Roasted beets, Cambozola cheese, pumpernickel croutons, mâche, and Aquavit honey.  It was beautiful arrangement on my plate; I don't think I've an enjoyed a beet salad nearly as much as this one.  It almost sounds like too many ingredients, but alas, it was not!

Thank you to my friend, Maria, who suggested (or better yet, told me) I order the Oak grilled Gulf Redfish on the Halfshell.  YUM! YUM! YUM!  What halfshell means is grilling on the skin-side without having to flip the fish.  This allows the oils to cook into the fish and it won't dry out.  You don't even need the sauces they serve to accompany it.  It is one serious fish.

Light and Luxurious Gingered Semifreddo - There is a reason this is at the top of the dessert menu.  I didn't have a bite of anything else, but I am sure nothing could have topped this.  Again, another dish with what sounds like many ingredients, was not.  This was a cold semifreddo served with olive oil cake, plum sake sorbet, pink peppercorn crisp and Greek yogurt underneath.  Be still my heart!

One awesome addition:  Our waitress was an English major and I've never heard better descriptions of menu items....ever.

Monday, September 24, 2012

Co Ba Vietnamese

Vietnamese has been on my mind for a long while and oddly enough, in a town full of Asian dining trucks/malls/restaurants, Vietnamese has not really had a presence in the New York dining scene.  To my surprise, Houston is the most densely populated city with Vietnamese people.  Luckily, there is a restaurant near my apartment in Chelsea that seems to be undiscovered.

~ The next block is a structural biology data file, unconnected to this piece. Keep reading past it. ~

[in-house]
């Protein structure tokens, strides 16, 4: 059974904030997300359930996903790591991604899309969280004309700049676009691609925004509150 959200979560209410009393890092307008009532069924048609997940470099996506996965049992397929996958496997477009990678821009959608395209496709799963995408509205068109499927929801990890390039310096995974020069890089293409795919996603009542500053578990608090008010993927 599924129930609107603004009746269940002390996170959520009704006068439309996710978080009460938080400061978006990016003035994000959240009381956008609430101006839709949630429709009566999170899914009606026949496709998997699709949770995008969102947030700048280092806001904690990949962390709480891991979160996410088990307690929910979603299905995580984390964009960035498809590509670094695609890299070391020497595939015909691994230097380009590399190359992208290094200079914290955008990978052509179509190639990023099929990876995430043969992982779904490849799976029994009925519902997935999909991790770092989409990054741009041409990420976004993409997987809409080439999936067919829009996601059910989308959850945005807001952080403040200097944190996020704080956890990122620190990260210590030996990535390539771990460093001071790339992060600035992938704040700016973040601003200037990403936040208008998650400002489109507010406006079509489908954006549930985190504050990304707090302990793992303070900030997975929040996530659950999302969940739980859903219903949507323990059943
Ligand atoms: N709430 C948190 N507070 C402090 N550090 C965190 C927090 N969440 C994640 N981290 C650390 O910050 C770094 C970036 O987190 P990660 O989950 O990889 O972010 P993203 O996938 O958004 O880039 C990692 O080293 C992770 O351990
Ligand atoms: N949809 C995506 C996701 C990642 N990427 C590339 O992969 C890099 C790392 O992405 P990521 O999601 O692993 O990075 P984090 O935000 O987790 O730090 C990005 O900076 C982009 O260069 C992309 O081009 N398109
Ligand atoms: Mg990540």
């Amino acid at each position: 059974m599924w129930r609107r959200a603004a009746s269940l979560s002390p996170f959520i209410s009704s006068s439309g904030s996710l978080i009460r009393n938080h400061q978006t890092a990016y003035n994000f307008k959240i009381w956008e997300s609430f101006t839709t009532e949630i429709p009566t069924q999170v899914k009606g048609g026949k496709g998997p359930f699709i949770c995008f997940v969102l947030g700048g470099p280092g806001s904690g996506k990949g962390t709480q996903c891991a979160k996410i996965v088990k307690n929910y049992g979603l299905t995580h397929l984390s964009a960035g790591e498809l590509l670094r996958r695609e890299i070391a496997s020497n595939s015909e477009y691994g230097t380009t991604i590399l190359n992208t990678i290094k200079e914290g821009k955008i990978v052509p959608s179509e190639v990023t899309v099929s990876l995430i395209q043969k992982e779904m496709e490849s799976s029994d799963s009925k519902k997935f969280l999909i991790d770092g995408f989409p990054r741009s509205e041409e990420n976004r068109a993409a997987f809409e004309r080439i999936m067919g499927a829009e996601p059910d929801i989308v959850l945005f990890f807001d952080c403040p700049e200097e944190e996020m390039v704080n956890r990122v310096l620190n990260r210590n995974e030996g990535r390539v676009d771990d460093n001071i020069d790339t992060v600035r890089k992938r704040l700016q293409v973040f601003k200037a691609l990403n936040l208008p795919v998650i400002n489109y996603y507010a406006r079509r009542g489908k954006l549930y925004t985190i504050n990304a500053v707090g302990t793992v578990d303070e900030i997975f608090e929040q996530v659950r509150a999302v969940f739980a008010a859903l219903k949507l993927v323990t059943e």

Suon nuong – finger-lickin’ lemongrass baby back ribs and the meat falls off the bone, topped with crushed peanuts with short grain semi-sweet rice cakes.

Muc chien don – chili-pepper fried calamari with tamarind-lemongrass sauce and just a touch oily.

Banh uot thit nuong – honey glazed pork with Vietnamese ham served over rice ravioli with basil, cilantro, cucumber, bean sprouts, crispy shallots and chili-lime sauce. The ‘ravioli’ were rice ribbon nests and the chili-lime sauce wasn’t saucy in the slightest, but more of a vinaigrette. This is a must!

Com tho ga – clay pot baked ginger chicken with shitake mushrooms and onions over rice. This dish is perfect to edge you into fall with its heavy pepper undertones.

Wednesday, September 12, 2012

Downtown Galloway Hooker

Saturday I was really craving a burger…a really good burger, so I wasn’t thrilled with the decision of Galloway Hooker downtown. BUT I almost always enjoy bar food, even when it isn’t good, so you can imagine my surprise when this bar had incredible burgers! We ordered the Irish Bacon Burger and the Turkey Burger, but the Irish Bacon Burger was the bomb! Galloway uses all local ingredients (Florence Meat Market, Murray’s Cheese and Tom Cat Bakery) for menu items and it is noticeable. The burger was so juicy and seasoned perfectly topped with an over-easy egg, cheddar cheese and Irish bacon. The bacon didn’t pack much flavor and could have been omitted completely. The fries, the FRIES! Like Parisian bistro fries, perfectly crispy. Pass on the turkey burger over the regular burger. While it is yummy and served with garlic aioli, braised leeks and English muffin, it is just a tad dry.